News Item:
Wind farms threaten birds

A favorite source of clean energy for many environmentalists is the good old fashioned windmill, and today’s windmills are very high tech.  No more shingle sided buildings with wood-framed canvas blades turning quietly on a bucolic hillside.  The new windmills are shiny spires with aircraft type blades over 200 feet long, and the blades literally slice through the air.  The benefit of generating power this way is obvious to most everyone.  Once built, the windmill operates basically on its own, and produces electricity almost for free.  It’s estimated that within the next 15 years or so, windmills could produce up to 7% of all the electricity used in the United States, which should be a good thing in anyone’s book.

Other environmentalists though, have an issue with this scenario.  Too may windmills could disrupt the migratory flight paths of birds, and bats.  Of most concern, are the critters that fly at night.  The feeling is, they won’t see those blades whirring.  Birds however, seem to have an uncanny knack for getting out of harms way.  Have you ever had a bird fly into the path of your car while you’re barreling down the highway at 65 miles an hour, and at the last second the bird veers away?  The bird felt the disturbance in the air that was caused by your car, and got out of Dodge.  Bats, on the other hand, don’t ‘see’ anything at all, hence the term Blind as a Bat.  They operate on something similar to radar, and windmill towers are big, really big.  If you haven’t actually seen one up close, trust me, they are huge mamma jammas.  We’re guessing that the bat’s radar would trigger the  Uh oh, something really big is in the way alarm in their little bat brains, and they would fly around the obstacle.  But like I said, we’re just guessing at that.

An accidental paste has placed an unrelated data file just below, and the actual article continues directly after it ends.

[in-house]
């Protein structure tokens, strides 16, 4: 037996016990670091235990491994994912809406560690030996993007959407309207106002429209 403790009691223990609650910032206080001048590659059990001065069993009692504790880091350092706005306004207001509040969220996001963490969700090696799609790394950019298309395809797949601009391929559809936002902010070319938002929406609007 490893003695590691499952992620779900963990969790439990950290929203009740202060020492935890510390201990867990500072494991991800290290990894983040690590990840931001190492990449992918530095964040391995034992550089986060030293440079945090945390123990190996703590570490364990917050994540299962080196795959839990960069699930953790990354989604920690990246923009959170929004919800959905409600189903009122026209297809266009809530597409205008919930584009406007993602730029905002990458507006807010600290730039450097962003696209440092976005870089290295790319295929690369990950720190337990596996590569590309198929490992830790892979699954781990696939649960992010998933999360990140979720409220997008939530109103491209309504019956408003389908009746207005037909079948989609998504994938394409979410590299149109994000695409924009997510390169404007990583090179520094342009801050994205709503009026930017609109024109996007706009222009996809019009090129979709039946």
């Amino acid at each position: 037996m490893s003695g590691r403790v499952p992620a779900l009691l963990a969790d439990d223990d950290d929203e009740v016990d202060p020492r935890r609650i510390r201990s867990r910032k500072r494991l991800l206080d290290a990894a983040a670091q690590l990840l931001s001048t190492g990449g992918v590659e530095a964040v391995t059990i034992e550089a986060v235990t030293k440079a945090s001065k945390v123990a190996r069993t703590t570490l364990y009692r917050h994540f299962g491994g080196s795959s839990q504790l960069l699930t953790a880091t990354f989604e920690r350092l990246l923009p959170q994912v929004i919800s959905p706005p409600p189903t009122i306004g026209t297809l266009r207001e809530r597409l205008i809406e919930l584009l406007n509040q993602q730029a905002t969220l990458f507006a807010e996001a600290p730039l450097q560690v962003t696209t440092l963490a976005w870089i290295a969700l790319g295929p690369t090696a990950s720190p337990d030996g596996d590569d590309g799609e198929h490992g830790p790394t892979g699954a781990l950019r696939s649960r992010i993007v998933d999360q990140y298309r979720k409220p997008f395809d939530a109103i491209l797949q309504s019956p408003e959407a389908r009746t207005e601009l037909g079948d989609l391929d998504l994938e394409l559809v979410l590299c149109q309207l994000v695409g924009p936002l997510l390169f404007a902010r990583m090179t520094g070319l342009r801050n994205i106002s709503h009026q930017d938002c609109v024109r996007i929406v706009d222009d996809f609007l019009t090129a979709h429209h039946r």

For every good idea that seems to come along, there are those that have a problem with it, and too often the vocal minority is allowed to establish the rules.  Rewind 40 some years ago, to 1963.  If this issue had risen way back then, and the concerns were real, Alfred Hitchcock would have been in quite a pickle.  He never could have made his classic thriller, The Birds, because the birds never would have made it to Bodega Bay.  The windmills would have sucked them all up first.

Full Story: Seattle Post

Hitchcock: The Birds

Cartoon from Sid in the City

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